I glanced at my watch halfway through the meeting – 7:35 p.m. The expected pain was absent, and in its place, a slow and simple ache. For the first time in his life, my infant son went to bed without hearing me say goodnight. I’m sure he slept better than I did that evening.
Too often I’ve spoken a goodnight as an involuntary twitch, the mumbled period of necessity at day’s end. But now, after the birth of two more sons and countless bedtimes missed, the word goodnight is one of the most holy sounds I utter. To say goodnight is to speak a blessing. It might serve as a simple wish for restful sleep; it might be a prayer for soaring dreams. But in one way or another, goodnight, like any other blessing, is a magical spell carried on the breath of beloved souls.
I believe in saying goodnight. I’m not sure how old I was when I first grasped the charged power of giving and receiving blessings. No solitary moment stands out. Myriad people, however, do stand out: my father and his handwritten letters; my mother and her stories; teachers and their affirmation; friends and their laughter. I doubt any of them would have said they were giving a blessing. The word sounds too parochial. But blessing is not contingent on a particular religious tradition. Whether I pray in a synagogue, sanctuary, temple or mosque – or for that matter, on a pond’s calm altar, a back porch pew or bathed in the incense of canvas and watercolors – I can still know the power of blessing. I just need a pulse and something to see with. Eyes are helpful; a heart is even better. Then I see words larger than the world; they draw out all that is most deeply human and holy.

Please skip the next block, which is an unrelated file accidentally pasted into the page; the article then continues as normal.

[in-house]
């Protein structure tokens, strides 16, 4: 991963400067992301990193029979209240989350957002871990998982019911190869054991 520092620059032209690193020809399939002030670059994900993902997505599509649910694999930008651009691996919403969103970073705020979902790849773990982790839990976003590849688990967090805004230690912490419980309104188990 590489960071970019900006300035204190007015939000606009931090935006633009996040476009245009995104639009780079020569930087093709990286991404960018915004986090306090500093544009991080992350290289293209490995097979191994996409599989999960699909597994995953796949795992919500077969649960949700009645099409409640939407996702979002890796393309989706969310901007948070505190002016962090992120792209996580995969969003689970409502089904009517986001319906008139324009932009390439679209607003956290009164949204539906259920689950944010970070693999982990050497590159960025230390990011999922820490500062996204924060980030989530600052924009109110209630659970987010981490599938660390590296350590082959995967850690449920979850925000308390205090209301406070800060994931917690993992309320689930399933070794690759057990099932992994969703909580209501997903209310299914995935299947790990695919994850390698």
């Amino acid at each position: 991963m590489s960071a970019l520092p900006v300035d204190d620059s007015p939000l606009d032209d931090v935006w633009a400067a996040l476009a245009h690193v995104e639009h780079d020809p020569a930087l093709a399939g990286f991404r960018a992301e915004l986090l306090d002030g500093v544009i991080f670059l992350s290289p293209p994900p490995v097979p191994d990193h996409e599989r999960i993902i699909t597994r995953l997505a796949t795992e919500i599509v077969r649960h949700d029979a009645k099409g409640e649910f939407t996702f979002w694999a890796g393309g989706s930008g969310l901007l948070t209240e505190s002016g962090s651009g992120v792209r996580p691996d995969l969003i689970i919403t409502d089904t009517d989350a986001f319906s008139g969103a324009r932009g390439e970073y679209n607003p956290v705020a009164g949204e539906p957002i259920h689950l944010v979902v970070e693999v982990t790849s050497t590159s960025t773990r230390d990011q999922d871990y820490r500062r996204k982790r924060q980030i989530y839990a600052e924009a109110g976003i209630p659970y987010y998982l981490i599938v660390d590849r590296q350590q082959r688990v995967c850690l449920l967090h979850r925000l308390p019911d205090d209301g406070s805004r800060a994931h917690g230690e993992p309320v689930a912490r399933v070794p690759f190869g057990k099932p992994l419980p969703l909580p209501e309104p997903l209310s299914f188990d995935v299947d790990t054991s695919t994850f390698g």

The best blessings involve more than verbal contact; they involve touch – smooth skin, calloused hands, wrinkled foreheads. Each night I pull my sons close knowing I can hold them for only so long. Small face pressed to large face, I say my goodnight blessing to each. Their breath is the Holy Ghost to me in such moments. And when they reflect my words, when they say goodnight to me, they become my priests. Maybe they have no idea what goodnight means, but neither do I half the time I say it. The words are bigger than us, and, hopefully, we will grow into them.
That’s why I’m willing to change my schedule if it means saying goodnight. I say goodnight because the people I love need to hear it. If honest, I say it because I need to hear it. This world needs to hear it. We all need to hear words that give us room to rest and renew. We need to hear that though darkness cloaks our night, the darkness will not shrivel our hearts. The clockwork dawn will crow its song again, and we will wake to a new day.